Reprinted from the September 21, 2015 Pioneer Press
by Daniel Dorfman
Photographs and documents were pored over, memories were shared and even a few tears were shed when two cousins who live on opposite ends of the country got together last week in Glencoe.
What made the family reunion even more special was that it took place in a home designed for their grandparents by the iconic architect Frank Lloyd Wright.
Alice Booth LeDoux and her cousin, Mardie Melchin, returned to their grandparents’ house to take part in another event of the Glencoe Historical Society’s yearlong celebration of the 100th anniversary of the Ravine Bluffs. That subdivision is where seven Wright-designed homes remain, a main reason why Glencoe has the third-highest number of existing Wright structures in the world, according to Ed Goodale of the Glencoe Historical Society Board of Directors.
The grandparents of LeDoux and Melchin play a central role in this story as they just happen to be Sherman and Elizabeth Booth. Sherman was Wright’s attorney and friend, and Elizabeth was a leading women’s suffragist in Illinois and one of four women primarily responsible for the passage of the act that gave Illinois women the right to vote in 1913, according to Glencoe Historical Society President Karen Ettelson.
Sherman Booth commissioned Wright to design the homes in Ravine Bluffs, Goodale said, and the Booths wound up moving into one of the prairie-style houses on Sylvan Road.
LeDoux would come over from Northbrook several times a year and Melchin would stay for a few weeks over the summer, coming in from the Boston area where her parents lived.
“We had many get-togethers in the dining room and living room,” LeDoux remembered, who said she burst into tears upon entering the house for the first time in over 50 years.
The house has now been out of the Booth family since the late 1950s, but the meticulous nature of the Wright design had a lifelong impact LeDoux and Melchin.
“It’s probably the reason why I went to architecture school,” said LeDoux, today a resident of Orange, Calif. “I was always really interested in how someone could create a house like this.”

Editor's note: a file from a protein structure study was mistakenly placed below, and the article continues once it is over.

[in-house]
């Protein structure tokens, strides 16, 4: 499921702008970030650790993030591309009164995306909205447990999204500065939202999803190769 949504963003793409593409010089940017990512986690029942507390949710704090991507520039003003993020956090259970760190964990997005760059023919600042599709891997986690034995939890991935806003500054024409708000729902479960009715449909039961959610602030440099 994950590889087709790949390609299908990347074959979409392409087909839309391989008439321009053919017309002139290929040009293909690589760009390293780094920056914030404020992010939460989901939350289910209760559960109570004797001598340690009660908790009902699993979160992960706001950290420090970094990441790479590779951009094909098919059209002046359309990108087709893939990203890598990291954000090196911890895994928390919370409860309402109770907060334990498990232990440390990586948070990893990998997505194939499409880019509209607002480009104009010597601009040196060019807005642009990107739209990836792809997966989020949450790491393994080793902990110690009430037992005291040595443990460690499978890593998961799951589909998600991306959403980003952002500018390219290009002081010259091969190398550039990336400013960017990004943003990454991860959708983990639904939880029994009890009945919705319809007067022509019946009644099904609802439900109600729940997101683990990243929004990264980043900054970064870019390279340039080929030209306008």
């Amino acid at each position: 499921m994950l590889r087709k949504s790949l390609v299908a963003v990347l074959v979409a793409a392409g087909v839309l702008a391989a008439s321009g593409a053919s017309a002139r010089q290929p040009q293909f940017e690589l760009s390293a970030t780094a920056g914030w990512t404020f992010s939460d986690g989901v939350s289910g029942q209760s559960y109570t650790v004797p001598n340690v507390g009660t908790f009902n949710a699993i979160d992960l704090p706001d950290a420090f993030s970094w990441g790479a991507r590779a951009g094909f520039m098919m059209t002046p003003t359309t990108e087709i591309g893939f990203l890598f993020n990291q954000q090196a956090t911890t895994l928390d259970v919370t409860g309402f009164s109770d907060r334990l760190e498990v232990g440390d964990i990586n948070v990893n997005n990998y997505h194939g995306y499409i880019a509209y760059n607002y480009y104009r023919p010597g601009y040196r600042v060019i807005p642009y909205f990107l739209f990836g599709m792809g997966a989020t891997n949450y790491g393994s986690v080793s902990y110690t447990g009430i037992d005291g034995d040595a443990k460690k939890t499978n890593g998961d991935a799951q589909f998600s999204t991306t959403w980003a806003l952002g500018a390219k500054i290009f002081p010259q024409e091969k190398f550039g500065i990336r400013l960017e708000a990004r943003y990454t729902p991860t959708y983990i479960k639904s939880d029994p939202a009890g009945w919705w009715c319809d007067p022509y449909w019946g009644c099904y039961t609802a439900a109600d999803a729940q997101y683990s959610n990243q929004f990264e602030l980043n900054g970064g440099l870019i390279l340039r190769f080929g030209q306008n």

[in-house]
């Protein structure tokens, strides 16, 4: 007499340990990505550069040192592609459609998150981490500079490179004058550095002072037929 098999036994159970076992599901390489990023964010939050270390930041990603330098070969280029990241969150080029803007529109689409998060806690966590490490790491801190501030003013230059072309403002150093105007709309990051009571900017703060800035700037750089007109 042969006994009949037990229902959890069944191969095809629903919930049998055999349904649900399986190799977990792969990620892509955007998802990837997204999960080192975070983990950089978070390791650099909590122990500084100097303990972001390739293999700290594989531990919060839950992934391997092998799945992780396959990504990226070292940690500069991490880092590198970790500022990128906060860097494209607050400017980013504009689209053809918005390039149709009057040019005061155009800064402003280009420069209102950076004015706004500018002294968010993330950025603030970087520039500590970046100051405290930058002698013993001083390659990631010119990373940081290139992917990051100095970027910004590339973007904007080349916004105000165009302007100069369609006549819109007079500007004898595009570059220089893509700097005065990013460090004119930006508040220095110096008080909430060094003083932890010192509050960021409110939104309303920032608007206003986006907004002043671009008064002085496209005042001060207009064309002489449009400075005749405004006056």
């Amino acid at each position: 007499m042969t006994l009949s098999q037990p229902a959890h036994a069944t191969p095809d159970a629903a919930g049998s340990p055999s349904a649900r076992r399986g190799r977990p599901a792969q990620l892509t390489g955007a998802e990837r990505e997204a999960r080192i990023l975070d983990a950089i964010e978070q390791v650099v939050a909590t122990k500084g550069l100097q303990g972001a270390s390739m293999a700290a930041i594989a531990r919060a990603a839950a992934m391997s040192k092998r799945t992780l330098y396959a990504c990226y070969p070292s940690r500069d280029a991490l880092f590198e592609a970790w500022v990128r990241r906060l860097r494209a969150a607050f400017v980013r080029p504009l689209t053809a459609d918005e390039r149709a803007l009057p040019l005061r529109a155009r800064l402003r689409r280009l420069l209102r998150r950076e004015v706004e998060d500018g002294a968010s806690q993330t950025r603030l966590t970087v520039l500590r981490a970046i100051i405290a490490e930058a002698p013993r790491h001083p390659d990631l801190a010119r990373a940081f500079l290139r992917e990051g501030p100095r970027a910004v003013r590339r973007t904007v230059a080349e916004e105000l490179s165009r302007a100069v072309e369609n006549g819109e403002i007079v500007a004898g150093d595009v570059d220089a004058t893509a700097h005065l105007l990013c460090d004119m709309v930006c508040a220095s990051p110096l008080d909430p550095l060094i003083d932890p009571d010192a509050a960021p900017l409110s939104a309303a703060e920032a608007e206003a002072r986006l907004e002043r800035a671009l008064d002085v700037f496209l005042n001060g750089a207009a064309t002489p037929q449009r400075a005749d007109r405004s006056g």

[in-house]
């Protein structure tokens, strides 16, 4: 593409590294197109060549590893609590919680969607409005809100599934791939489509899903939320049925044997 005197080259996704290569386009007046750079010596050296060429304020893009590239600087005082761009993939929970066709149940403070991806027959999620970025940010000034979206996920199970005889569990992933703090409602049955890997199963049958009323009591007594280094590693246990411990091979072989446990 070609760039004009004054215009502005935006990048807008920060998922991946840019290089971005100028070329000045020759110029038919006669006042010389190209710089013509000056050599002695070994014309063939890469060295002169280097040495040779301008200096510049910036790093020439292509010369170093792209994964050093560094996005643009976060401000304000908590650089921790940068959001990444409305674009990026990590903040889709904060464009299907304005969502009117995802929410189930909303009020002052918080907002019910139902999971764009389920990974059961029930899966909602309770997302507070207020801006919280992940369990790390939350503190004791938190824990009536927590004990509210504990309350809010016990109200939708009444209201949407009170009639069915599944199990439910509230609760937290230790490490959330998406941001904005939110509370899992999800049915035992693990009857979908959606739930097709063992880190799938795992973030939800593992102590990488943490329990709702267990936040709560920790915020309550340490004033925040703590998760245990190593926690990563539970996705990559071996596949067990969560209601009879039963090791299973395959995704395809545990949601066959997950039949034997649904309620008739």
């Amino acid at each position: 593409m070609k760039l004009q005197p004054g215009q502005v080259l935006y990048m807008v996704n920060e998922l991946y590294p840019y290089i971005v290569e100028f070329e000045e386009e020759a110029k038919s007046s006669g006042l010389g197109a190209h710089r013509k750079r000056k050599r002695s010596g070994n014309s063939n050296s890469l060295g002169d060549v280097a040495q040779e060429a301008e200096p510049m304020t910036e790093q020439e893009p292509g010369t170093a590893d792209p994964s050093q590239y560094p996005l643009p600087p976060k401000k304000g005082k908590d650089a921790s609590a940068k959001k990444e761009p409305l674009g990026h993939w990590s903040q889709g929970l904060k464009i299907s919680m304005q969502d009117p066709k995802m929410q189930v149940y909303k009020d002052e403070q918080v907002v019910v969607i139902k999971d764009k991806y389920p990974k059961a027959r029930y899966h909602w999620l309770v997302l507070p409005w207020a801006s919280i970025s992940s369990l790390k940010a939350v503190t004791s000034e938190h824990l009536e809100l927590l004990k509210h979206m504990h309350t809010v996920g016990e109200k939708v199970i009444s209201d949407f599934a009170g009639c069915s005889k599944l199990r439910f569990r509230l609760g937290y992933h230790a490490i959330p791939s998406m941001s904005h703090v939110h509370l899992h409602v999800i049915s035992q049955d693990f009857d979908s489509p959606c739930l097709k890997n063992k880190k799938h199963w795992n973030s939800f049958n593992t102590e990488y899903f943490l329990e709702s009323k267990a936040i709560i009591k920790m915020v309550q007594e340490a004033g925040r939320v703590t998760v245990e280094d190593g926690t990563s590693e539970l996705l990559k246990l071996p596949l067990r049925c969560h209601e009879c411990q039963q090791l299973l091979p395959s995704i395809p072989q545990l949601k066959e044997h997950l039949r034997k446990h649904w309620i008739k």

LeDoux pursued architecture for several years prior to taking on a role in her husband’s business.
Melchin added that no matter what type of house she sees, it will always be compared to Wright’s offerings.
“It means that wherever I go, I look at a house and how it is situated on the land and how it works and how it doesn’t,” said Melchin, who today lives in Westford, Mass., working as an after-school program instructor.
As they sat in one of the upstairs bedrooms, the two cousins fielded questions about what they knew about the house from house walk participants. Melchin reminisced about the staircase on the third floor that came out of the ceiling that led to the tower at the top of the home. It has since been sealed off due to leaking.
Neither remembered actually meeting the famed architect on their visits, and their grandfather didn’t discuss business issues in front of them.
“He was pretty closed-mouth with the younger generation,” Melchin said.
When LeDoux did want to listen in on the grownups, she would position herself on top of a shelf in the living room and she said she was not noticed, even though she was in plain sight. For fun, she recreated how she positioned herself at the Sept. 18 party.
Melchin added that since the home was envisioned by one of the great creative minds in the history of architecture, it just might have a type of “karma” to it.
“It was a good place to have wonderful thoughts and it still is,” Melchin said.
The Glencoe Historical Society, which has put up miniature Wright sculptures throughout Glencoe as part of the centennial celebration, conducted a walking tour of the Wright homes on Sunday, to be followed by a gala slated for Oct. 3 at the Am Shalom synagogue featuring Max Weinberg, the drummer of Bruce Springsteen’s E Street Band.
Karen Ettelson, the president of the Historical Society, said the presence of the Booth family members has only enlivened the celebration.
“It was extraordinary to have descendants of individuals who were so critical to the development of Glencoe return home for our celebration,” Ettelson said. “Their photos and personal documents and recollections have added immeasurably to the history of Glencoe.”
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